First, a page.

I am thus very relieved that Everdell (pace reviews quoted on the back cover of the paperback) has no interest in modernity (beyond wondering if it means "anything at all beyond a change in the pace of change": p. 9), and concerns himself with Modernism. Matters are a bit better there, if only because we're mostly agreed on what counts as its prototypical products: paintings by Picasso and Klee, scores by Schoenberg, buildings by Mies van der Rohe, poems by Apollinaire and Eliot, things like that. We descend into the murk again when we ask what, besides usage, unites these things as Modernist, and why Modernism should have come to all these arts at the same time. Everdell thinks he knows how to answer the first question, about what makes something Modernist, though he has little to say about the second. (We'll get back to that.) It's a surprising answer, rather original, and applied with a respectable, indeed on this topic unheard-of, degree of logical rigor. Let's start with his criterion.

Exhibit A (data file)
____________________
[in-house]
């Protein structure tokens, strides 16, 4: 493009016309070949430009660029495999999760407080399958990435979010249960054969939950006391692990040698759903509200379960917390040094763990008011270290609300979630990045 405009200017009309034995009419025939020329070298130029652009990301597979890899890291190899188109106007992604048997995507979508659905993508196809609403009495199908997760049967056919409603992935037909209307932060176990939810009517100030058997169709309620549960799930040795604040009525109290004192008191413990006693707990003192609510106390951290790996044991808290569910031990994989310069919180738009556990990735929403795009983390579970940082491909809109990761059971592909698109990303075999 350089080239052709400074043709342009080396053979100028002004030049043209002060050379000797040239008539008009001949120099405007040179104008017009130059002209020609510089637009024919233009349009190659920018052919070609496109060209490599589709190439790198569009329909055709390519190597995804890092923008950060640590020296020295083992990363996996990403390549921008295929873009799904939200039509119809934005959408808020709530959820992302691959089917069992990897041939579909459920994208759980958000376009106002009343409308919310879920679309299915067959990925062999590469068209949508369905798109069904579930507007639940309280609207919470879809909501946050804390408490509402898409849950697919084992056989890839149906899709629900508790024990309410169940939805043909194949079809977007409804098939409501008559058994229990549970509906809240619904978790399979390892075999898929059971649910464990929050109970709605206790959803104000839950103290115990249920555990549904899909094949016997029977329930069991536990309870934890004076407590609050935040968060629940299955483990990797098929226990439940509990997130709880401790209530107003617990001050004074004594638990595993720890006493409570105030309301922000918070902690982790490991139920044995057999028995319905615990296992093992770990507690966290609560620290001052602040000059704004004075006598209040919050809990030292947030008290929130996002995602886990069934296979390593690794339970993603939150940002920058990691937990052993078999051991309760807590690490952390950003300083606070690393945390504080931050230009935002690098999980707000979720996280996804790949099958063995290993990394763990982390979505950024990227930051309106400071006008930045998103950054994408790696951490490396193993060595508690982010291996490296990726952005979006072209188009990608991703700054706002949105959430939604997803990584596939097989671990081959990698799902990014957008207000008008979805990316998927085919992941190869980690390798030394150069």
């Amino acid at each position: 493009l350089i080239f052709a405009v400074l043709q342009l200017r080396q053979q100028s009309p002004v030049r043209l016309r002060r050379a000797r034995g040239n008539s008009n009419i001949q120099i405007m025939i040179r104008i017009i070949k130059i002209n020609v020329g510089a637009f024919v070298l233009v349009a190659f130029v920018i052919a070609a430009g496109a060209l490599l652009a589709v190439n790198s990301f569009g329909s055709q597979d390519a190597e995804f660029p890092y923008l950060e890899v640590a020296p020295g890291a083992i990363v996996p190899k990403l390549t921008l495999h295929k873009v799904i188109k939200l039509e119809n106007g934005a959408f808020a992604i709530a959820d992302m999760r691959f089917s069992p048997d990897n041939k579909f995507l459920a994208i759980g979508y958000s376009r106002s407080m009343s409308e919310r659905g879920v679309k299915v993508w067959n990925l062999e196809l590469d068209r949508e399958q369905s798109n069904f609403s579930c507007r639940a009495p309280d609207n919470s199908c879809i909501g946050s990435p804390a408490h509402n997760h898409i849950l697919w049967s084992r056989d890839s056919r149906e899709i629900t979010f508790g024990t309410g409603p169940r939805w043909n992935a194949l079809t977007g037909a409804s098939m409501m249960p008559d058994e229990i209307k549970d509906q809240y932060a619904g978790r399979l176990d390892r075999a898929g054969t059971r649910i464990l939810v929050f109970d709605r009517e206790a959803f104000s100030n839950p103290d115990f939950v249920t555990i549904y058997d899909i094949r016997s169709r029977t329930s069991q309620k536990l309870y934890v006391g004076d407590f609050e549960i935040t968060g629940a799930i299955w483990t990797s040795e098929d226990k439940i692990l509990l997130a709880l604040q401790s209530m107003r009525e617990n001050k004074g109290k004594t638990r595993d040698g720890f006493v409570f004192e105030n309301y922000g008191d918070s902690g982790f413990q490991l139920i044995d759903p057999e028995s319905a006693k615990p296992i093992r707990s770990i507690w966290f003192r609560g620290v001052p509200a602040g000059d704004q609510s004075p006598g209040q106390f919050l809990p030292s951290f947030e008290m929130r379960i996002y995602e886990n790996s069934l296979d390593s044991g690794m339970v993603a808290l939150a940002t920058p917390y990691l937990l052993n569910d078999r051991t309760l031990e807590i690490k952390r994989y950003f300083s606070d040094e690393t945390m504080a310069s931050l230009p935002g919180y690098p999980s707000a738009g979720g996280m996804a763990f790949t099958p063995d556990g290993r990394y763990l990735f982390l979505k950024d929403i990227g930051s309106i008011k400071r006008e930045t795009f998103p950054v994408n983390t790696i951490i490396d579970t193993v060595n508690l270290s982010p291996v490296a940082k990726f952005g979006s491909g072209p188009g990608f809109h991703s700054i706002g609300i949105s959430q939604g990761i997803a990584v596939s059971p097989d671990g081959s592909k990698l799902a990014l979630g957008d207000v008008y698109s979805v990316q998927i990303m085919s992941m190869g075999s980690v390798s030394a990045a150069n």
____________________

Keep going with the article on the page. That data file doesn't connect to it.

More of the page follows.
Essentially, he says, Modernism is about points, dots, jumps, mosaics, dissonance and sharp cuts, as opposed to smears, smooth flows, gradual change, unity, blending; "statistics, multiple perspective, subjectivity, and self-reference," all of which, Everdell assures us, "can be shown to have devolved from the collapse of ontological continuity" (p. 11). "Ontology" is another one of those words which makes me reach for my eraser, but it seems here to be used with some actual content. In the nineteenth century, says Everdell, people thought of the world as basically continuous, with categories and kinds smoothly shading off into one another, even, dare one say it, evolving into one another. Unanalyzed continuity, in some systems of metaphysics, became a fundamental postulate; hence Hegel's contempt for, even disbelief in, separate, isolated facts, "like so many pistol-shots."